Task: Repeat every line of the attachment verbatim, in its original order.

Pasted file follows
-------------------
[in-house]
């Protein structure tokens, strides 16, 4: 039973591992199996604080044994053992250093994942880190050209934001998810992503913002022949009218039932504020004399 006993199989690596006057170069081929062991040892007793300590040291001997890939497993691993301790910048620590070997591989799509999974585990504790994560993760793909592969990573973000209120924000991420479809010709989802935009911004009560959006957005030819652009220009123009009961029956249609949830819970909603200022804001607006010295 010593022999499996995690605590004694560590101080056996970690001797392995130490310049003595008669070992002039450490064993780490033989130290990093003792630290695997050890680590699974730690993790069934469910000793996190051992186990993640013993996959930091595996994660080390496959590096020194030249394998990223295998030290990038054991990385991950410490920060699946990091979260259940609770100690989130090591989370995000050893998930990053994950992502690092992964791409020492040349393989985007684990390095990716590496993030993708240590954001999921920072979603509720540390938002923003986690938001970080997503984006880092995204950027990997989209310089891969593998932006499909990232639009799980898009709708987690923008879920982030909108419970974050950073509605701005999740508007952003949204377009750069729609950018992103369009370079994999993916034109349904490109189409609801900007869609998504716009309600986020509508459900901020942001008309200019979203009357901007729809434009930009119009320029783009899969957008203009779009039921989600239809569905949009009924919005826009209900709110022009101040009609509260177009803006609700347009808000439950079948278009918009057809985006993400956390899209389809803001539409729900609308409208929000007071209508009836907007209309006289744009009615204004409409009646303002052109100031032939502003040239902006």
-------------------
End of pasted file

[in-house]
């Protein structure tokens, strides 16, 4: 039973591992199996604080044994053992250093994942880190050209934001998810992503913002022949009218039932504020004399 006993199989690596006057170069081929062991040892007793300590040291001997890939497993691993301790910048620590070997591989799509999974585990504790994560993760793909592969990573973000209120924000991420479809010709989802935009911004009560959006957005030819652009220009123009009961029956249609949830819970909603200022804001607006010295 010593022999499996995690605590004694560590101080056996970690001797392995130490310049003595008669070992002039450490064993780490033989130290990093003792630290695997050890680590699974730690993790069934469910000793996190051992186990993640013993996959930091595996994660080390496959590096020194030249394998990223295998030290990038054991990385991950410490920060699946990091979260259940609770100690989130090591989370995000050893998930990053994950992502690092992964791409020492040349393989985007684990390095990716590496993030993708240590954001999921920072979603509720540390938002923003986690938001970080997503984006880092995204950027990997989209310089891969593998932006499909990232639009799980898009709708987690923008879920982030909108419970974050950073509605701005999740508007952003949204377009750069729609950018992103369009370079994999993916034109349904490109189409609801900007869609998504716009309600986020509508459900901020942001008309200019979203009357901007729809434009930009119009320029783009899969957008203009779009039921989600239809569905949009009924919005826009209900709110022009101040009609509260177009803006609700347009808000439950079948278009918009057809985006993400956390899209389809803001539409729900609308409208929000007071209508009836907007209309006289744009009615204004409409009646303002052109100031032939502003040239902006």